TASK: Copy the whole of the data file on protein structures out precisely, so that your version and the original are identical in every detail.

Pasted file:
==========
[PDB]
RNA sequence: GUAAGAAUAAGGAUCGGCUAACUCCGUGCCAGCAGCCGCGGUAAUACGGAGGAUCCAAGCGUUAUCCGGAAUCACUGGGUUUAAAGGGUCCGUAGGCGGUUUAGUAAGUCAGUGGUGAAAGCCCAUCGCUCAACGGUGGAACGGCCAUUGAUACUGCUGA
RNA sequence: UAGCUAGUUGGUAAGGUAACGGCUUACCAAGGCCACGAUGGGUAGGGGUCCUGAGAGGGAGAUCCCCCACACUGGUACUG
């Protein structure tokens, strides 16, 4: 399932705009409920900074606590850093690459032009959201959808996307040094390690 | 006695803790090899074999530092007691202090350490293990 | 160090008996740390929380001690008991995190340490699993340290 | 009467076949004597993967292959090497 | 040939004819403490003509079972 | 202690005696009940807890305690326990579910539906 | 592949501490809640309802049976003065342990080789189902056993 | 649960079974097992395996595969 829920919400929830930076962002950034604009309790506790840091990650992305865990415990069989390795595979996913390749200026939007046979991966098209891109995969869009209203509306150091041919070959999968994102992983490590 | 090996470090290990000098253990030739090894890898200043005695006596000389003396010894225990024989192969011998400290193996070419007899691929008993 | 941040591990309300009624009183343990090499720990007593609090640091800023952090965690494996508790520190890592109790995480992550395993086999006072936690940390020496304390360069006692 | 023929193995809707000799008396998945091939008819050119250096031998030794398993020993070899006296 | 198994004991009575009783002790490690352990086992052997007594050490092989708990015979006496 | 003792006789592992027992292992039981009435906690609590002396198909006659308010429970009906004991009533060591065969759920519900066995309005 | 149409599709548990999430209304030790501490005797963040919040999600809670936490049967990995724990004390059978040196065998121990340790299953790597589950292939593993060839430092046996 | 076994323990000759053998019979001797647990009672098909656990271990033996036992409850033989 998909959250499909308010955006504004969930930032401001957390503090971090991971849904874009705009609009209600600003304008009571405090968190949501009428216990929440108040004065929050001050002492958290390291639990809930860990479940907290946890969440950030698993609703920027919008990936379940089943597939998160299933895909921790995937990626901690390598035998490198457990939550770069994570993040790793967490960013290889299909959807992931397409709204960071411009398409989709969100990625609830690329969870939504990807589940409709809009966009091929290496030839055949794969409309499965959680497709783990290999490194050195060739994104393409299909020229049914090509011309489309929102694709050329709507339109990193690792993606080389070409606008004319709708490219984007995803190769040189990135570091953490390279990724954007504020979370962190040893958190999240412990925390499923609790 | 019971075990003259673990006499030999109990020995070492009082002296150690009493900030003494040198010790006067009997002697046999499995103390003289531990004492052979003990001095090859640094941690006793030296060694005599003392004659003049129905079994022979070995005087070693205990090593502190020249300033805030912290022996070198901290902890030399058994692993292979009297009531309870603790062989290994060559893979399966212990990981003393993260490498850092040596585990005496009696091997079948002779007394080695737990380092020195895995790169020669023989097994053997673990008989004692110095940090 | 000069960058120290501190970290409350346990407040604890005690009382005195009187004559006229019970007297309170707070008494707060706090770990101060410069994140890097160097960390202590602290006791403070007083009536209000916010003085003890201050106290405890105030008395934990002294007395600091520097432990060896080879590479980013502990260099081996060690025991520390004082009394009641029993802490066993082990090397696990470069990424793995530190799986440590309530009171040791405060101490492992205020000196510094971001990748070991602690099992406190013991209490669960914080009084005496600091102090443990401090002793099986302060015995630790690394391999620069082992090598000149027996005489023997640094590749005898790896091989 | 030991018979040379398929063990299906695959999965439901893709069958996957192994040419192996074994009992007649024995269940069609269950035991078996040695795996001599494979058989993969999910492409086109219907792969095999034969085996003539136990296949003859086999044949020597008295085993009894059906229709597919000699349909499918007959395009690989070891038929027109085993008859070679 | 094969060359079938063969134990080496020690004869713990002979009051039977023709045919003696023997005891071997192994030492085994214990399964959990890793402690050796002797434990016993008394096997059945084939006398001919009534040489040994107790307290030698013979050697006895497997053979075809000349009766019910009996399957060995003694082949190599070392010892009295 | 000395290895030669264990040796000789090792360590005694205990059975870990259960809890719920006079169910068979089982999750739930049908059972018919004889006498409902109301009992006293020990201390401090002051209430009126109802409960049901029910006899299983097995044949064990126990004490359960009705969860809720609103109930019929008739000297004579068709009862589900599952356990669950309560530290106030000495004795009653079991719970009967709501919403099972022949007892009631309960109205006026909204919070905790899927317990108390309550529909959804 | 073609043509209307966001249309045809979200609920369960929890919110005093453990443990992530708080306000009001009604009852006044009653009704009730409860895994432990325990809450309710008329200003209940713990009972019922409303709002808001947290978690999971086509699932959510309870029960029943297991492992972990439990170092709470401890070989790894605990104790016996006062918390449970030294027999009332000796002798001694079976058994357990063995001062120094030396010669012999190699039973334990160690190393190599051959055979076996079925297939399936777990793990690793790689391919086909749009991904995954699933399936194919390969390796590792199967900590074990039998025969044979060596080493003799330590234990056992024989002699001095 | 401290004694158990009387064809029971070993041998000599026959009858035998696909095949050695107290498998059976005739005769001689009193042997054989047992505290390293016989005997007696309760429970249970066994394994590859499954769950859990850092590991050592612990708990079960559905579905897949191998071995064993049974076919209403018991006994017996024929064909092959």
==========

[PDB]
RNA sequence: GUAAGAAUAAGGAUCGGCUAACUCCGUGCCAGCAGCCGCGGUAAUACGGAGGAUCCAAGCGUUAUCCGGAAUCACUGGGUUUAAAGGGUCCGUAGGCGGUUUAGUAAGUCAGUGGUGAAAGCCCAUCGCUCAACGGUGGAACGGCCAUUGAUACUGCUGA
RNA sequence: UAGCUAGUUGGUAAGGUAACGGCUUACCAAGGCCACGAUGGGUAGGGGUCCUGAGAGGGAGAUCCCCCACACUGGUACUG
């Protein structure tokens, strides 16, 4: 399932705009409920900074606590850093690459032009959201959808996307040094390690 | 006695803790090899074999530092007691202090350490293990 | 160090008996740390929380001690008991995190340490699993340290 | 009467076949004597993967292959090497 | 040939004819403490003509079972 | 202690005696009940807890305690326990579910539906 | 592949501490809640309802049976003065342990080789189902056993 | 649960079974097992395996595969 829920919400929830930076962002950034604009309790506790840091990650992305865990415990069989390795595979996913390749200026939007046979991966098209891109995969869009209203509306150091041919070959999968994102992983490590 | 090996470090290990000098253990030739090894890898200043005695006596000389003396010894225990024989192969011998400290193996070419007899691929008993 | 941040591990309300009624009183343990090499720990007593609090640091800023952090965690494996508790520190890592109790995480992550395993086999006072936690940390020496304390360069006692 | 023929193995809707000799008396998945091939008819050119250096031998030794398993020993070899006296 | 198994004991009575009783002790490690352990086992052997007594050490092989708990015979006496 | 003792006789592992027992292992039981009435906690609590002396198909006659308010429970009906004991009533060591065969759920519900066995309005 | 149409599709548990999430209304030790501490005797963040919040999600809670936490049967990995724990004390059978040196065998121990340790299953790597589950292939593993060839430092046996 | 076994323990000759053998019979001797647990009672098909656990271990033996036992409850033989 998909959250499909308010955006504004969930930032401001957390503090971090991971849904874009705009609009209600600003304008009571405090968190949501009428216990929440108040004065929050001050002492958290390291639990809930860990479940907290946890969440950030698993609703920027919008990936379940089943597939998160299933895909921790995937990626901690390598035998490198457990939550770069994570993040790793967490960013290889299909959807992931397409709204960071411009398409989709969100990625609830690329969870939504990807589940409709809009966009091929290496030839055949794969409309499965959680497709783990290999490194050195060739994104393409299909020229049914090509011309489309929102694709050329709507339109990193690792993606080389070409606008004319709708490219984007995803190769040189990135570091953490390279990724954007504020979370962190040893958190999240412990925390499923609790 | 019971075990003259673990006499030999109990020995070492009082002296150690009493900030003494040198010790006067009997002697046999499995103390003289531990004492052979003990001095090859640094941690006793030296060694005599003392004659003049129905079994022979070995005087070693205990090593502190020249300033805030912290022996070198901290902890030399058994692993292979009297009531309870603790062989290994060559893979399966212990990981003393993260490498850092040596585990005496009696091997079948002779007394080695737990380092020195895995790169020669023989097994053997673990008989004692110095940090 | 000069960058120290501190970290409350346990407040604890005690009382005195009187004559006229019970007297309170707070008494707060706090770990101060410069994140890097160097960390202590602290006791403070007083009536209000916010003085003890201050106290405890105030008395934990002294007395600091520097432990060896080879590479980013502990260099081996060690025991520390004082009394009641029993802490066993082990090397696990470069990424793995530190799986440590309530009171040791405060101490492992205020000196510094971001990748070991602690099992406190013991209490669960914080009084005496600091102090443990401090002793099986302060015995630790690394391999620069082992090598000149027996005489023997640094590749005898790896091989 | 030991018979040379398929063990299906695959999965439901893709069958996957192994040419192996074994009992007649024995269940069609269950035991078996040695795996001599494979058989993969999910492409086109219907792969095999034969085996003539136990296949003859086999044949020597008295085993009894059906229709597919000699349909499918007959395009690989070891038929027109085993008859070679 | 094969060359079938063969134990080496020690004869713990002979009051039977023709045919003696023997005891071997192994030492085994214990399964959990890793402690050796002797434990016993008394096997059945084939006398001919009534040489040994107790307290030698013979050697006895497997053979075809000349009766019910009996399957060995003694082949190599070392010892009295 | 000395290895030669264990040796000789090792360590005694205990059975870990259960809890719920006079169910068979089982999750739930049908059972018919004889006498409902109301009992006293020990201390401090002051209430009126109802409960049901029910006899299983097995044949064990126990004490359960009705969860809720609103109930019929008739000297004579068709009862589900599952356990669950309560530290106030000495004795009653079991719970009967709501919403099972022949007892009631309960109205006026909204919070905790899927317990108390309550529909959804 | 073609043509209307966001249309045809979200609920369960929890919110005093453990443990992530708080306000009001009604009852006044009653009704009730409860895994432990325990809450309710008329200003209940713990009972019922409303709002808001947290978690999971086509699932959510309870029960029943297991492992972990439990170092709470401890070989790894605990104790016996006062918390449970030294027999009332000796002798001694079976058994357990063995001062120094030396010669012999190699039973334990160690190393190599051959055979076996079925297939399936777990793990690793790689391919086909749009991904995954699933399936194919390969390796590792199967900590074990039998025969044979060596080493003799330590234990056992024989002699001095 | 401290004694158990009387064809029971070993041998000599026959009858035998696909095949050695107290498998059976005739005769001689009193042997054989047992505290390293016989005997007696309760429970249970066994394994590859499954769950859990850092590991050592612990708990079960559905579905897949191998071995064993049974076919209403018991006994017996024929064909092959």